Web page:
The iCycle (Fig. 1) is an FES ergometer, designed specifically for people with incomplete SCI. To encourage voluntary drive during pedalling, biofeedback is used through a VR game in which the speed of the avatar depends on the actual crankshaft torque while motion is maintained by a motor. The torque is measured on alternate revolutions of the pedals when there is no stimulation to confound the measurement. The difference between the average torque, while the participant is trying to propel the pedals, and its value while they are not, but with the legs being driven by the motor, is the voluntary drive. We assume that this voluntary drive is the same during revolutions with stimulation. After experiencing stimulation on alternate revolutions, this seems reasonable, but it is only an assumption. Because the avatar’s speed depends on the slope in the road, the voluntary drive must be increased if the virtual speed is to be maintained up hill. The unfolding scenery is interesting and further motivation is provided by competing (but virtual) cyclists, some of whom may be the participant in previous sessions.

Setting up

During this trial, we set up the iCycle for each participant as follows. The height of the iCycle and the distance from the wheelchair were adjusted to be comfortable and safe, ensuring no pressure or friction points on the skin. The length of the cranks was adjusted to allow a smooth cycling motion; the wheelchair was then strapped to the iCycle. The virtual route was made a velodrome. The effort gain control and the offset (Fig. 1a) were adjusted so that with the participant relaxed, the speed was very slow, while, when they made their greatest effort, the lap time was 80–100 s. This gave all participants a similar virtual speed, regardless of their ability, at the start of training. For each participant, the set-up of the iCycle (including the effort gain and offset) were documented and not adjusted after training had started.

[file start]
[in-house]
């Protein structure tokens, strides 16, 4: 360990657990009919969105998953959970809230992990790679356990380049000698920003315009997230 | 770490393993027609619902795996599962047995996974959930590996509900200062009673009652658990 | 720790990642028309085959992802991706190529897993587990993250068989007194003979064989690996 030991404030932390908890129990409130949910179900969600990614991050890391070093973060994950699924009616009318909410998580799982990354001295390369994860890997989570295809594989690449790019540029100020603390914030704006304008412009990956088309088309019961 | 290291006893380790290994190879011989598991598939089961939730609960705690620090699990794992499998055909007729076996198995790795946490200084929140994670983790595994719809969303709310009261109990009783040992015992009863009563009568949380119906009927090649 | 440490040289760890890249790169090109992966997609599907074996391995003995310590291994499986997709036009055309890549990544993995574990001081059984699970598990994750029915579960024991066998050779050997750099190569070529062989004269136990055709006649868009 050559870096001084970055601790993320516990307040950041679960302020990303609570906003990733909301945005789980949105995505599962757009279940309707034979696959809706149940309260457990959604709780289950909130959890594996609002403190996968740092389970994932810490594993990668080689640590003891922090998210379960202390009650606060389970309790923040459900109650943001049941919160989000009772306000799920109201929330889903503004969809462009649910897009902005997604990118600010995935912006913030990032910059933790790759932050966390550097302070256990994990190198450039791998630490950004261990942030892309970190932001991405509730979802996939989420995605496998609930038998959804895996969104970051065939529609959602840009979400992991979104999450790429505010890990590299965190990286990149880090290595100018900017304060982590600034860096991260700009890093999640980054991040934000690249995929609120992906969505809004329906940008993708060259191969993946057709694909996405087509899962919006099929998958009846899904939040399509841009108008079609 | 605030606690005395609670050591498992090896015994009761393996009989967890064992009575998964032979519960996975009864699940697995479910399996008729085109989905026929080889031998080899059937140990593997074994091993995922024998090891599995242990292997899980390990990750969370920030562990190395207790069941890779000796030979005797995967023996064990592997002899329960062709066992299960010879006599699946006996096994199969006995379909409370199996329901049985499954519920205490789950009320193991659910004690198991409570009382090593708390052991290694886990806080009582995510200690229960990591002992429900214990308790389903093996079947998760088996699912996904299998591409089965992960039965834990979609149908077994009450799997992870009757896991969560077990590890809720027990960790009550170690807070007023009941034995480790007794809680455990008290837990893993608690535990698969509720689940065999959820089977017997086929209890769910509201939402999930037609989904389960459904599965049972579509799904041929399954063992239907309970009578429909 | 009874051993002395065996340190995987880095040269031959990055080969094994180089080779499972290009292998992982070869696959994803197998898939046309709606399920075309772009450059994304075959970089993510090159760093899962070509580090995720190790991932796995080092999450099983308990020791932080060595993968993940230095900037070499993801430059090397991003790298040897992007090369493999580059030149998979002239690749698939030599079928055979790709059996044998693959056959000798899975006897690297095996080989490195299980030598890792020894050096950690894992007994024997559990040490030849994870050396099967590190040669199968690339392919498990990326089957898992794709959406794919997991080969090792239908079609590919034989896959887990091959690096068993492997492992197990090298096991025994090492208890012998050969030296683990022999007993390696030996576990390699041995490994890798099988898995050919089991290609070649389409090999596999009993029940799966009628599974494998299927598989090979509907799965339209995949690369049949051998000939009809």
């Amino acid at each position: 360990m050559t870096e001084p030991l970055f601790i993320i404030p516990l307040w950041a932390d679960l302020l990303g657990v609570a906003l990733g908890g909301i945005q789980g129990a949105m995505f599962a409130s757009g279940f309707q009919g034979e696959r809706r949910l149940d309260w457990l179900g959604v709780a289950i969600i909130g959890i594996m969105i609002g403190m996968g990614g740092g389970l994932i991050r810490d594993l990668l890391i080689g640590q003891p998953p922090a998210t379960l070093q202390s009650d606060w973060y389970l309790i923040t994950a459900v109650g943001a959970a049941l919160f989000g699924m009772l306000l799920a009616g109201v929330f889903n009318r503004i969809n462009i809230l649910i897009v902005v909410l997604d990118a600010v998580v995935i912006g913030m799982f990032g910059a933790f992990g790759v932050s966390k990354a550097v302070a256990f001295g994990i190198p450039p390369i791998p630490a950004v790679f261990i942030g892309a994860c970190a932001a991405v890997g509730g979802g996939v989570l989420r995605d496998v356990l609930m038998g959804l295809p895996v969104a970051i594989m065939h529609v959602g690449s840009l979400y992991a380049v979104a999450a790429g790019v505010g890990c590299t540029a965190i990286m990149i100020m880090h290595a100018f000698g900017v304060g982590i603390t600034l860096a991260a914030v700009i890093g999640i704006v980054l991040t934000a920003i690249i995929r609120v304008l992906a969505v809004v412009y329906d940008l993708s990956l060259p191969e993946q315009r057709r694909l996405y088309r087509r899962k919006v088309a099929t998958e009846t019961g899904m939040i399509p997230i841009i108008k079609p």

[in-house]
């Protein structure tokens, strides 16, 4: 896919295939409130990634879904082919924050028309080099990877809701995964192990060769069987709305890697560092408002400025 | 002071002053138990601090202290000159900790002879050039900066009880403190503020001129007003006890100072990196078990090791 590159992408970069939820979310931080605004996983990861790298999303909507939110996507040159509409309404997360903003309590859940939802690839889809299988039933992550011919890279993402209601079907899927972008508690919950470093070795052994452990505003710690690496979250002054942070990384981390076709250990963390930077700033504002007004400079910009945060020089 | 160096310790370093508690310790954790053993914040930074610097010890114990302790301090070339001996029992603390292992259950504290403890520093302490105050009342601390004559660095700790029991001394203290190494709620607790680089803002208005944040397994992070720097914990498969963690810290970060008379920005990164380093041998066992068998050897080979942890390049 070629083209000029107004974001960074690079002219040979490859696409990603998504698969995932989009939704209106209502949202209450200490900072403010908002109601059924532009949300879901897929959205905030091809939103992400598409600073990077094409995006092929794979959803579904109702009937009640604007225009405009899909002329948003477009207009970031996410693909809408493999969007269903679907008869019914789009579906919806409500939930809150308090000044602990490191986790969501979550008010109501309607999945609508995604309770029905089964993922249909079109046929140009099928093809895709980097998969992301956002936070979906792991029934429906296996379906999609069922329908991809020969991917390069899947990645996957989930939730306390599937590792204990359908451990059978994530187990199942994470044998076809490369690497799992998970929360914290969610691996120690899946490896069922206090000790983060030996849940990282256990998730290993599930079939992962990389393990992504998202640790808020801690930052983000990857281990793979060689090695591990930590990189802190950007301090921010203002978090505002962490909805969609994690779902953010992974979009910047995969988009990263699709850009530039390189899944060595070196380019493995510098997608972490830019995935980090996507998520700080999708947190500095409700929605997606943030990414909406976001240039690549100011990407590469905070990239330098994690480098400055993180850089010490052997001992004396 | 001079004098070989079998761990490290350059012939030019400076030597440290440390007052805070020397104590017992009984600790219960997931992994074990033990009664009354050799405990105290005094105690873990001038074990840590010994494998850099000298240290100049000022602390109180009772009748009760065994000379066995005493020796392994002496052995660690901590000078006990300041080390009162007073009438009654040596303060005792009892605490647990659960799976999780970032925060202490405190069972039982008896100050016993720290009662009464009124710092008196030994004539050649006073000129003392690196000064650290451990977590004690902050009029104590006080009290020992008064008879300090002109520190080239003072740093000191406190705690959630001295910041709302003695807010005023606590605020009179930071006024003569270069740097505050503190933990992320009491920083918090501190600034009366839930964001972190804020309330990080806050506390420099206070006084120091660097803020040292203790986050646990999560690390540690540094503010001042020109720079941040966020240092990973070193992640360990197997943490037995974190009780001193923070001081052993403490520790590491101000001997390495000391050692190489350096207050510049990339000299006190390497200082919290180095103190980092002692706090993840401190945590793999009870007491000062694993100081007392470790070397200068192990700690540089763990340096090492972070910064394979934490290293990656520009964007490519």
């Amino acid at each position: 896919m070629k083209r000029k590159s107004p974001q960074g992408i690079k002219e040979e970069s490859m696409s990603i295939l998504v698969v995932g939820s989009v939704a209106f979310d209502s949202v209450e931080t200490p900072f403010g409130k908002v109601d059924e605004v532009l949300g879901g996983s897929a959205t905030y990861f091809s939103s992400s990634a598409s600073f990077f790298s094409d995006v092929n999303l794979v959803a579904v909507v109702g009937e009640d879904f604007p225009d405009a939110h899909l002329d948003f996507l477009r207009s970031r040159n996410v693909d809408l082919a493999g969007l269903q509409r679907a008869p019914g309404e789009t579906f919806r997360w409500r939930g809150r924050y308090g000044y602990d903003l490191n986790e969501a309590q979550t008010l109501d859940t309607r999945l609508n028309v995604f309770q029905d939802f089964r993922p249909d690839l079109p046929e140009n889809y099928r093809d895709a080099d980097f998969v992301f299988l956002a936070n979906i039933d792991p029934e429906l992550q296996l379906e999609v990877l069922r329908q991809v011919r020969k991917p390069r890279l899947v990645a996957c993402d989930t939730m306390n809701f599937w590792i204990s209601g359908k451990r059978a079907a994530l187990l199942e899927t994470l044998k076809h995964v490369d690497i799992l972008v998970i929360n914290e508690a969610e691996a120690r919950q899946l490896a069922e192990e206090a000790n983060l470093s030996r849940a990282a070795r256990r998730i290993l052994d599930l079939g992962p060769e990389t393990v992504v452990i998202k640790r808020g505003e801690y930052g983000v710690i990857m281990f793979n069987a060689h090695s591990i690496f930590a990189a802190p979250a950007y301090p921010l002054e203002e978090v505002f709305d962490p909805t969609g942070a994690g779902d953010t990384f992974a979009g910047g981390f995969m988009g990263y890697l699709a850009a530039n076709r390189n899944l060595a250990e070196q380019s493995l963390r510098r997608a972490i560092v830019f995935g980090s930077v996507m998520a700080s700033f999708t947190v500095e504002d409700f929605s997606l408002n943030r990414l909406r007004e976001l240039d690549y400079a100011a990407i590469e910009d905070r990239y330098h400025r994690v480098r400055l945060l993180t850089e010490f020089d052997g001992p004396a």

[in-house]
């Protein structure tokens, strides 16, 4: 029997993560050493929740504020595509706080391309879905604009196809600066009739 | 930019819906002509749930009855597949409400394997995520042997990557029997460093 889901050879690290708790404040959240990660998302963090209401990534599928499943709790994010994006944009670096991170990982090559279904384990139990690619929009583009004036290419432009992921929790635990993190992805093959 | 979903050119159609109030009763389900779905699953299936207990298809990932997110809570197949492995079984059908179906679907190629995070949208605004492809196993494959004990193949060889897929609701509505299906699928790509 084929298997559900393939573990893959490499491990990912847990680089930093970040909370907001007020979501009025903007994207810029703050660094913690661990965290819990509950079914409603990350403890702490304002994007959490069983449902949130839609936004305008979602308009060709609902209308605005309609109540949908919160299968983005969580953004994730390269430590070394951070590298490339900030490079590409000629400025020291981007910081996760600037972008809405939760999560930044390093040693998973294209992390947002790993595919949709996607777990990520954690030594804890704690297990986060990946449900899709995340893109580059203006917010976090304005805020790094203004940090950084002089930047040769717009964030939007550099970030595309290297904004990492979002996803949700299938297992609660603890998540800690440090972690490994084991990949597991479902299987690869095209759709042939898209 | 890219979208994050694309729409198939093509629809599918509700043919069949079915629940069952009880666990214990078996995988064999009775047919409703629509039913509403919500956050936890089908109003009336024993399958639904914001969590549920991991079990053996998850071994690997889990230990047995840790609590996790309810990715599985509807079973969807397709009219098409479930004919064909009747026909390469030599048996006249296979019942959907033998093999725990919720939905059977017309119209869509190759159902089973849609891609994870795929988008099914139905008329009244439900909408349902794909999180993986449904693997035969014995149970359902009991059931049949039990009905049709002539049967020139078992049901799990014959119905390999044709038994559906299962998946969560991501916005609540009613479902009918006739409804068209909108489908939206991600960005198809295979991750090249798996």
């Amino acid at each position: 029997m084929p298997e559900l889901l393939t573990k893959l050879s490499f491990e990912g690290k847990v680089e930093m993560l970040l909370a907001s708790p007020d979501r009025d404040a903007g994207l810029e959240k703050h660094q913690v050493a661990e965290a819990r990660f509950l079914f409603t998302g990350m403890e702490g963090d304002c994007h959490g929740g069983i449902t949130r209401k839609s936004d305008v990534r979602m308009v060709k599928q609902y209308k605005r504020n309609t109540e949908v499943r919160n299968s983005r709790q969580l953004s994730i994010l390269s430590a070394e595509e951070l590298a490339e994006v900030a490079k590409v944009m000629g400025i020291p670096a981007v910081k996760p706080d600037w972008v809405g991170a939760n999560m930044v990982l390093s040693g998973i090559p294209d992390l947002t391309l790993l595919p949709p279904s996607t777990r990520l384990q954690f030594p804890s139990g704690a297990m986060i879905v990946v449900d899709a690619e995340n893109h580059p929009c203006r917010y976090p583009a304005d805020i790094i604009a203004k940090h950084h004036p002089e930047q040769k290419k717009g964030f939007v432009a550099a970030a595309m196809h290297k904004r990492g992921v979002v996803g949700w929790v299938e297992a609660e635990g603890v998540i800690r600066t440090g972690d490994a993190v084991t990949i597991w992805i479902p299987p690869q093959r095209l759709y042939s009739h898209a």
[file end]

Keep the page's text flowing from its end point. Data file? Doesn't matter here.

Electrical Stimulation (ES) sectors and amplitudes were set. ES was applied to the quadriceps, hamstring and gluteal muscles bilaterally. Electrodes (12.5 × 7.5 cm) were placed over the latero-proximal and medio-distal quadriceps and the proximal and distal midline of the hamstrings. Electrodes (7 cm diameter) were positioned proximally and distally on the midline of the gluteals. Biphasic stimulation was provided using two Odstock 4-channel stimulators (Odstock Medical Ltd., UK), with rectangular pulses 200 μs in width and at a frequency of 30 Hz. During the first session, minimum (first sensation of ES) and maximum stimulation amplitudes were determined for each participant, the latter defined as the highest level tolerated or maximum muscle contraction without overflow to antagonist muscles, whichever was lower. Stimulation on/off angles were set by manually moving the pedals to each of these 12 crankshaft angles (judged by the therapist) and setting that parameter. Stimulation angles and amplitudes were documented and could be altered during training.